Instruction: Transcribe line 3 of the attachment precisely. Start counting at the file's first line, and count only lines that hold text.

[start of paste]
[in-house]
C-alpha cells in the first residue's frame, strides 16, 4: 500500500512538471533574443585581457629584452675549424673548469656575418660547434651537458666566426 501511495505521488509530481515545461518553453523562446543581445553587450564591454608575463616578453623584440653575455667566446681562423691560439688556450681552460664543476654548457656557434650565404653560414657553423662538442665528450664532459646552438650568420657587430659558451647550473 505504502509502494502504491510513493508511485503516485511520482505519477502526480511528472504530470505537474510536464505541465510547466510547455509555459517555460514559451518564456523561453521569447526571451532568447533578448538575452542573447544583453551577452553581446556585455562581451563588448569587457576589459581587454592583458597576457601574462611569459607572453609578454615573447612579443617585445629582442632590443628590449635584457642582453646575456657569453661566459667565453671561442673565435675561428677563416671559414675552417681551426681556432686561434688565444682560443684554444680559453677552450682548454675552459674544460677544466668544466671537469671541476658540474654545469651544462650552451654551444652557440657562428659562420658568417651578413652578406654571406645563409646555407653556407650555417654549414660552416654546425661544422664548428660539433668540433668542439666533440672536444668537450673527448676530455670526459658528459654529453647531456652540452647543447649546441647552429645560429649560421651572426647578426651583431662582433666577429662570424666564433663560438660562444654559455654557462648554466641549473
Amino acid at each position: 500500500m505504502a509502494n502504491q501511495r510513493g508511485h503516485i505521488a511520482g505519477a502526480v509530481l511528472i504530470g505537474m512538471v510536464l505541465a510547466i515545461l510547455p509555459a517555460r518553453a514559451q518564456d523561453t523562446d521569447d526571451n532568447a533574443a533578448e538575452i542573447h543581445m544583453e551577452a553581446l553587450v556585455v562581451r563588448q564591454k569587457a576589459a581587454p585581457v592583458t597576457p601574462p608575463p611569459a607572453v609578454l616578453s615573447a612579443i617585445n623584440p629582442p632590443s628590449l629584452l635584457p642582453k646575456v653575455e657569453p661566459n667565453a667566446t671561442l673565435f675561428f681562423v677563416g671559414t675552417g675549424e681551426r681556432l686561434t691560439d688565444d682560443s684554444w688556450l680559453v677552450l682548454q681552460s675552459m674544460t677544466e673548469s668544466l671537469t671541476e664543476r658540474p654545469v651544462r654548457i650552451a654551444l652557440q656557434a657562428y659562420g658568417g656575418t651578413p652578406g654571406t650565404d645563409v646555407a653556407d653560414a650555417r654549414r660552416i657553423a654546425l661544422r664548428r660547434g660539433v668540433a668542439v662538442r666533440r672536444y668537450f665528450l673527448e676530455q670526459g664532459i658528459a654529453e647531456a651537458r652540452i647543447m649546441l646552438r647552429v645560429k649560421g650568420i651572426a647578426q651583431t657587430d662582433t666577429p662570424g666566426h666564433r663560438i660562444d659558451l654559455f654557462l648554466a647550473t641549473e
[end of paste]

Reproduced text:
Amino acid at each position: 500500500m505504502a509502494n502504491q501511495r510513493g508511485h503516485i505521488a511520482g505519477a502526480v509530481l511528472i504530470g505537474m512538471v510536464l505541465a510547466i515545461l510547455p509555459a517555460r518553453a514559451q518564456d523561453t523562446d521569447d526571451n532568447a533574443a533578448e538575452i542573447h543581445m544583453e551577452a553581446l553587450v556585455v562581451r563588448q564591454k569587457a576589459a581587454p585581457v592583458t597576457p601574462p608575463p611569459a607572453v609578454l616578453s615573447a612579443i617585445n623584440p629582442p632590443s628590449l629584452l635584457p642582453k646575456v653575455e657569453p661566459n667565453a667566446t671561442l673565435f675561428f681562423v677563416g671559414t675552417g675549424e681551426r681556432l686561434t691560439d688565444d682560443s684554444w688556450l680559453v677552450l682548454q681552460s675552459m674544460t677544466e673548469s668544466l671537469t671541476e664543476r658540474p654545469v651544462r654548457i650552451a654551444l652557440q656557434a657562428y659562420g658568417g656575418t651578413p652578406g654571406t650565404d645563409v646555407a653556407d653560414a650555417r654549414r660552416i657553423a654546425l661544422r664548428r660547434g660539433v668540433a668542439v662538442r666533440r672536444y668537450f665528450l673527448e676530455q670526459g664532459i658528459a654529453e647531456a651537458r652540452i647543447m649546441l646552438r647552429v645560429k649560421g650568420i651572426a647578426q651583431t657587430d662582433t666577429p662570424g666566426h666564433r663560438i660562444d659558451l654559455f654557462l648554466a647550473t641549473e